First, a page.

Gen X, in short, is The Old Guy At The Rock Show. Even without Maxwell's recent announcement, this is usually the time of year when Gen X gets its annual reminder of just how long it's been since it first saw Sebadoh at (insert long-gone venue here) or when it saw (insert long-gone band here) at the 40 Watt Club in Athens, Ga. It's when punk legends such as Black Flag hit the road (albeit as
two different bands
, each without Henry Rollins) for pass-the-hat reunion tours and when indie rock bands including Neutral Milk Hotel reanimate and
start collecting a cover charge again
More importantly to the bean counters on the summer festival circuit, however, it's when the music industry drops any pretense of cool it may have used to lure Gen X decades ago and, instead, does whatever it can to pry this weary demographic out of its
cocoon. It needs them, too. According to
, global concert grosses and attendance each fell 10% last year, with concerts in North America alone drawing 6% fewer people than they did in 2011. Even
admits the damage is likely far worse, as numbers have been much tougher to get since they took a nosedive in 2010 and companies such as
(LYV - Get Report)
cut back on reporting their attendance and income figures.
Armed with those numbers and the knowledge that cranky Gen Xers are getting used to their creature comforts, even Sasquatch! began pairing older-skewing acts such as Cake, Primus and Built To Spill with nearly $400 ticket package upgrades including better stage access, showers and views of the Columbia River Gorge. While Tennessee's Bonnaroo festival in June has always courted such older, jammy acts as Phish and Gov't Mule, this year's lineup featuring the Wu-Tang Clan, Nas, Wilco, Billy Idol and "Weird Al" Yankovic and Tom Petty all playing until a reasonable hour seems like a nice concession to the 31-to-45 set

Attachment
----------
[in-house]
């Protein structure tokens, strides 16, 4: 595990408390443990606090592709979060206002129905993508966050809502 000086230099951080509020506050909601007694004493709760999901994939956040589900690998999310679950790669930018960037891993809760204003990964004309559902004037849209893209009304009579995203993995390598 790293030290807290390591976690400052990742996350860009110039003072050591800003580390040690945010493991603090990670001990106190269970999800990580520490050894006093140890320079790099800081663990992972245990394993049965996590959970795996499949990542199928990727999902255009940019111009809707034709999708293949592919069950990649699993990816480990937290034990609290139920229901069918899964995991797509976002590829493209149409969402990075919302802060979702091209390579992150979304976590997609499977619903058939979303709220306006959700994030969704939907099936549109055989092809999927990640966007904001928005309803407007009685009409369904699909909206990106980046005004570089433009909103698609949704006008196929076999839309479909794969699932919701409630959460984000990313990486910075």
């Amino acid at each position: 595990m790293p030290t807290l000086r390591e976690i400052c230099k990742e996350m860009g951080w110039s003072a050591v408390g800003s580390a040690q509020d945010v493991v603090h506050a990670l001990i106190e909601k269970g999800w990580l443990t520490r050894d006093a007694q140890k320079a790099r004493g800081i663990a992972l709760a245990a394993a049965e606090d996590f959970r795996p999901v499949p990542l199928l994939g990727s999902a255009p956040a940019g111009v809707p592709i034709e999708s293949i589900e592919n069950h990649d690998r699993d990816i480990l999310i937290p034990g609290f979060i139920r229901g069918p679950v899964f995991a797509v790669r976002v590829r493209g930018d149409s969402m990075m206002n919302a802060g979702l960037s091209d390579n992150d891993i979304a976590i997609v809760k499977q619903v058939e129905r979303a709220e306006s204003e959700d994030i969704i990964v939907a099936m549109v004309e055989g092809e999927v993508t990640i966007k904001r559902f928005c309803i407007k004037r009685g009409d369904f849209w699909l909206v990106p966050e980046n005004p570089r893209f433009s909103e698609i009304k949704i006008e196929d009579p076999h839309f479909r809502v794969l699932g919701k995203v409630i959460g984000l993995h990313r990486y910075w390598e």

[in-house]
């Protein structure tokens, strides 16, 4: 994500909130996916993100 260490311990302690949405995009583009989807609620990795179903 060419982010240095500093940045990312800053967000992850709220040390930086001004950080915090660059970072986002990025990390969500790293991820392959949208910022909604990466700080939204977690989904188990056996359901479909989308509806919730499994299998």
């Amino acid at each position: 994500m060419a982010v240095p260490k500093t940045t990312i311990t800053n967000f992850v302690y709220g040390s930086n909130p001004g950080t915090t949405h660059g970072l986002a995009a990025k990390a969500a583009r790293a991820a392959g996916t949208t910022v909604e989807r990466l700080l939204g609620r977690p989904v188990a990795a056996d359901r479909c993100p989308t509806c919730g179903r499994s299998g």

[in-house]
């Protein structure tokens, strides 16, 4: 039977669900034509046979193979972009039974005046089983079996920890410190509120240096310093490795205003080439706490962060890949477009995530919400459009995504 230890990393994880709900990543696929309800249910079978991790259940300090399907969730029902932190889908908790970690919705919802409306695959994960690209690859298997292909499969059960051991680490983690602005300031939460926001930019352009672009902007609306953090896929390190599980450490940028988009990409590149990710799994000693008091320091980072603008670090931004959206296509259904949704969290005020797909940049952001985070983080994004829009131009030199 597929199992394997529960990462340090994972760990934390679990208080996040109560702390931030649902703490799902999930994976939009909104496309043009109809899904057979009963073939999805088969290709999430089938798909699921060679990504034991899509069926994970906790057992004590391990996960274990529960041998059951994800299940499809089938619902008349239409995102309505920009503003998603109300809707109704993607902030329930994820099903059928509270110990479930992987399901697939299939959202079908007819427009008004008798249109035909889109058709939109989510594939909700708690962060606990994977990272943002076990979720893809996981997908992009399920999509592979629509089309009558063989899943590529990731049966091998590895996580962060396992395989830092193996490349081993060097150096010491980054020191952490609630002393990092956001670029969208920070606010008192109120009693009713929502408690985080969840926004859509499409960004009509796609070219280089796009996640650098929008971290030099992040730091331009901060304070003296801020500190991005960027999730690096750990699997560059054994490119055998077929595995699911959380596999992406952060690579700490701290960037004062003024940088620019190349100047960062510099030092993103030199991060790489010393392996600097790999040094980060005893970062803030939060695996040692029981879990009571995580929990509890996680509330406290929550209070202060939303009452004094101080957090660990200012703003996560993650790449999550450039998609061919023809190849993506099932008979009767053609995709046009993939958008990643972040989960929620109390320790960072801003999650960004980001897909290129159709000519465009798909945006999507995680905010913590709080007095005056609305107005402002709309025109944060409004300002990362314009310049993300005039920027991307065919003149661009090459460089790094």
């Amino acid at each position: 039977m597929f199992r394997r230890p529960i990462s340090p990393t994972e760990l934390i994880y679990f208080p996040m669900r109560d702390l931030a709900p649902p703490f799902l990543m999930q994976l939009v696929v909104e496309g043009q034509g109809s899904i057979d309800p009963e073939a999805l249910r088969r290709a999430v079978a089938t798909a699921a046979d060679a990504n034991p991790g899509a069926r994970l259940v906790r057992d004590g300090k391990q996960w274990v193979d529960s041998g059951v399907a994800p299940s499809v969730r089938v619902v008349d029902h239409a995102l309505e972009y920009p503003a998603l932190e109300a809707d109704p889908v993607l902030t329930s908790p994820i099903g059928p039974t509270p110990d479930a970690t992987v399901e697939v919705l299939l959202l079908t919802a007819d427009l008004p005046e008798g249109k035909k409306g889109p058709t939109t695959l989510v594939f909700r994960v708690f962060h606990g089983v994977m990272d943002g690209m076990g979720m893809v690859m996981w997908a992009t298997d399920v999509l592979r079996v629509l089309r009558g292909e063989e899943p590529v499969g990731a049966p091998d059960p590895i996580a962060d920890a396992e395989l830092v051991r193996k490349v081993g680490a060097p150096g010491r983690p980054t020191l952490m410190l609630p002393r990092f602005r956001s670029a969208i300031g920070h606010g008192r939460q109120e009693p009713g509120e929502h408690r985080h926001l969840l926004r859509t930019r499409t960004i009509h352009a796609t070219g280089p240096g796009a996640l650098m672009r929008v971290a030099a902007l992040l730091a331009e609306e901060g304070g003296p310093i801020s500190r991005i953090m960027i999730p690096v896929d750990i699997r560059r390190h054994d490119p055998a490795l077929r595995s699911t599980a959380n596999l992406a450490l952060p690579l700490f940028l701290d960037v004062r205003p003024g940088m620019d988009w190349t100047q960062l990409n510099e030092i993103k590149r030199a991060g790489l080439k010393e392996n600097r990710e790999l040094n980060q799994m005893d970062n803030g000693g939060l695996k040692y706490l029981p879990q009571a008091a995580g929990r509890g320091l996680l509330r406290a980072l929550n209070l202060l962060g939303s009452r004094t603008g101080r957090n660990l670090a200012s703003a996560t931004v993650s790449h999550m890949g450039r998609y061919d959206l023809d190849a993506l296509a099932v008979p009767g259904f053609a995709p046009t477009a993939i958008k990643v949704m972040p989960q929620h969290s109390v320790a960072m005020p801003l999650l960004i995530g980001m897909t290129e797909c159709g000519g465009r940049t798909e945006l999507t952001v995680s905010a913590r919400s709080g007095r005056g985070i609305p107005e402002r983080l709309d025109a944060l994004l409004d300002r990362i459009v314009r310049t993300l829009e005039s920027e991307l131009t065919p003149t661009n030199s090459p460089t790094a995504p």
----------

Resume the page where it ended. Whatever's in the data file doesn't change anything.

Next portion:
tried to warn about this fest a few years back. The festival is also willing to throw in air-conditioned buses and VIP lounges to wilting concertgoers willing to pay grown-up money
for an upgrade
a ticket, hotel and shuttle package
Even Lollapalooza knows Gen X isn't up to crowd surfing during Jane's Addiction sets anymore and sells
"Platinum" and VIP packages
for its early August fest in Chicago. That includes air conditioning, free drinks, spa treatments and golf cart transportation to cordoned-off viewing areas where Lolla's Gen X targets can see The Cure, New Order, Queens of the Stone Age and Nine Inch Nails without bumming out kids pushing their way to the front for Tegan and Sara, Beach House and Vampire Weekend. It's a bit degrading and automatically presumes that people who've been following music religiously for something close to three decades don't want to see post-'90s acts including The National, Grizzly Bear and Band of Horses, but festival organizers are just working with what they have.
If older music fans aren't going to drive around looking for parking to see one of their favorite bands with only 200 other people at Maxwell's, booking agents are wagering they won't have the patience to deal with lots of new bands and younger fans without a whole lot of perks thrown their way. And, let's be honest, the long periods of standing, the spots on the floor right by the speaker and the constant bumping that makes it feel as if people are aiming at you all lose their novelty around age 25 or so.
Does that necessarily mean people have have to
plunk down $545
for a three-day VIP ticket, polo club seating, massages, special viewing areas and $39 shuttle service when you head to Outside Lands in San Francisco this August? No, but if the options are to woo The Old Guy At The Rock Show with these things and a bill with The Red Hot Chili Peppers, Nine Inch Nails, Camper Van Beethoven and Fishbone or to shut it down and give Dawes and Bombino fans one less venue to see their favorite acts in, the venues will have to pander and the old folks will have to play along.
-- Written by Jason Notte in Portland, Ore.
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